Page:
He added: “Payments may have already been withheld (by developers) from contractors in anticipation of such disputes. The same is true for a prime contractor and its downstream sub-contractors.”

On Thursday (September 23), Prime Minister’s Office Minister Indranee Rajah said the law is a temporary piece of legislation intended to address an immediate problem and that future contracts face uncertainties in the allocation of risk resulting from pandemic events.

A working group led by the Building and Construction Authority has reviewed standard provisions of construction and consultancy contracts and will soon announce recommendations and new procurement practices for construction tenders in the sector. public, said Ms. Indranee, who is also the second minister of finance and national development.

TSMP Law Corporation construction and engineering co-head Derek Loh said the need for early and swift action meant government aid had to be broad and would not be able to deal with all possibilities in an ever-changing pandemic environment.

“Therefore, the effects of the measures were always going to be subjective and could never have been sufficient to support all participants in the industry, especially those with bad business practices or bad financial management,” he said. added.

If the government had not intervened, many more companies would have gone bankrupt and this could have caused “a domino effect of widespread failure and put the whole industry at risk,” Loh said.

Lawyer Alessa Pang, a partner at Rajah & Tann’s international arbitration, construction and projects group, said a number of contractors could have avoided financial pressures or escalation to formal disputes.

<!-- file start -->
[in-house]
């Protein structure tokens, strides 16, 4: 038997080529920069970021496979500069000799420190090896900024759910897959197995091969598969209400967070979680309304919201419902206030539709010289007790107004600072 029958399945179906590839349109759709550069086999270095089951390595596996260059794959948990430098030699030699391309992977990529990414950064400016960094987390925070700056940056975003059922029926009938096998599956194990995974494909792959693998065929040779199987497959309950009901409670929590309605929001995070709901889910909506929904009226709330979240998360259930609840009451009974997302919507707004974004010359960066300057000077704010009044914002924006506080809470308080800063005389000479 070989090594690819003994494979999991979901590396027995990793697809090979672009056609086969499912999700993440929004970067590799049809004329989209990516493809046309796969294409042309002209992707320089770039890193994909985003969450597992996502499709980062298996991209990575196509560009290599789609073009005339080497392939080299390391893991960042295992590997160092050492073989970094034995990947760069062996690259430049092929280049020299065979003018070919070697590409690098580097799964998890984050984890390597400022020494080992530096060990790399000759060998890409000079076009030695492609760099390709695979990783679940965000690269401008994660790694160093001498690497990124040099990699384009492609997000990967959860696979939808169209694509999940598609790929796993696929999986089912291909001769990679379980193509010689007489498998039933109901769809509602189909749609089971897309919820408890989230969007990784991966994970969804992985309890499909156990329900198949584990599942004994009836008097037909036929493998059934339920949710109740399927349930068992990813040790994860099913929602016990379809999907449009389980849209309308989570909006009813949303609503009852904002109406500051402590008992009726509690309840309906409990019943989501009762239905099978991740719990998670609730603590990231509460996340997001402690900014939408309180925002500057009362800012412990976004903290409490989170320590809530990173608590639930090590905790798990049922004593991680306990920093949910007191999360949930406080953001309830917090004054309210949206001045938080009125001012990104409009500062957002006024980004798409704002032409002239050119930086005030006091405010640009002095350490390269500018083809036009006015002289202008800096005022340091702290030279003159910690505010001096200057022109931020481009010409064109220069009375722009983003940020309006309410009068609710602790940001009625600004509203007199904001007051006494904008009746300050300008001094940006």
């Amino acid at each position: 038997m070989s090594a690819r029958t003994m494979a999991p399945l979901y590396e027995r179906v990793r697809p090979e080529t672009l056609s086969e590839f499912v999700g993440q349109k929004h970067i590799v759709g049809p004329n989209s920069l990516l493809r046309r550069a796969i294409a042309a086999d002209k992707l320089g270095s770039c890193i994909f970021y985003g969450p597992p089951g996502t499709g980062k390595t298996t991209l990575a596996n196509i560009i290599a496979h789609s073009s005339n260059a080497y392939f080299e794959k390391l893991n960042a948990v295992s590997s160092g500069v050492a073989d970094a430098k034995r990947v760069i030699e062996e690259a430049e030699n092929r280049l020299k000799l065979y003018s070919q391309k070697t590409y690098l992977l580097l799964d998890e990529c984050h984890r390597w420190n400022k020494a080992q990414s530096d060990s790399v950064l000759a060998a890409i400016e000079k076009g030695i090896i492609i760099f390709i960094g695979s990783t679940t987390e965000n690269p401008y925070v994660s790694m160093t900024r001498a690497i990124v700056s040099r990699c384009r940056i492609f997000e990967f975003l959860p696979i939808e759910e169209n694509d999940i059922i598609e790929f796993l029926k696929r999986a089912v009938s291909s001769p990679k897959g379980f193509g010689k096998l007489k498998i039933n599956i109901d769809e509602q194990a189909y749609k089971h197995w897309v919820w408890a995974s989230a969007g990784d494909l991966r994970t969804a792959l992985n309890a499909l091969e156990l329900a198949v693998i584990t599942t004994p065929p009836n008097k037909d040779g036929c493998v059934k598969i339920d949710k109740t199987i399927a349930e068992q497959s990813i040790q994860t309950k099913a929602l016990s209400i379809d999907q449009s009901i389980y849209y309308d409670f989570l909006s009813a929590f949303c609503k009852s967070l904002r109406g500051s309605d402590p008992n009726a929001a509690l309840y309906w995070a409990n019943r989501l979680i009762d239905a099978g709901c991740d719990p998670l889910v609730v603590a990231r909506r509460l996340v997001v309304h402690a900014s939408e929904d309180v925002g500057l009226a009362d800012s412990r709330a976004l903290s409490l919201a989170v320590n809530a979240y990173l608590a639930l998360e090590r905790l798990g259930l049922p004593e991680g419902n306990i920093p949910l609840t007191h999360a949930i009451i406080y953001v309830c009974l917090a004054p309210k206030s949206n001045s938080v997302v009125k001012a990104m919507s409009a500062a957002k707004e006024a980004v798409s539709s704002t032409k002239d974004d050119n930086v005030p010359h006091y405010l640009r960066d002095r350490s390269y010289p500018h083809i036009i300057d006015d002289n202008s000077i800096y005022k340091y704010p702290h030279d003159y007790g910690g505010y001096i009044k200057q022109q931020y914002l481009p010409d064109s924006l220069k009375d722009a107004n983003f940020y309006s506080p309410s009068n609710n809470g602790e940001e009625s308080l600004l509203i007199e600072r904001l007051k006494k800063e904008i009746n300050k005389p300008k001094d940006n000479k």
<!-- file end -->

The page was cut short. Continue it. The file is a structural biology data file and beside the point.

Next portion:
“Without the protections offered by the law, in particular the protection against legal proceedings or insolvency proceedings, more entrepreneurs could find themselves in distress,” she said.

The government has thrown a number of lifelines for businesses in the built environment sector.

Businesses can take advantage of the $ 1.36 billion employment support program and construction support program, in addition to tax rebates and exemptions for foreign workers.

Contractors working on Housing Board projects will see the prices of steel frozen and additional supplies for some raw materials such as cement, sand and other aggregates, for local production of prefabs.

To alleviate labor shortages, a first pilot project to bring migrant workers from India is being extended. The pilot started in July and applies to the construction, marine and process sectors.

Going forward, companies facing financial difficulties might consider restructuring their debt in order to stay afloat, Han said.

Tee International Limited, listed on the SGX motherboard, along with its four subsidiaries, is one such company that recently requested a statutory moratorium and was granted an interim six-week moratorium.

Mr. Han said, “A statutory moratorium will suspend all legal and enforcement actions against the company, and give the company time and space to engage its creditors and agree on a restructuring plan.”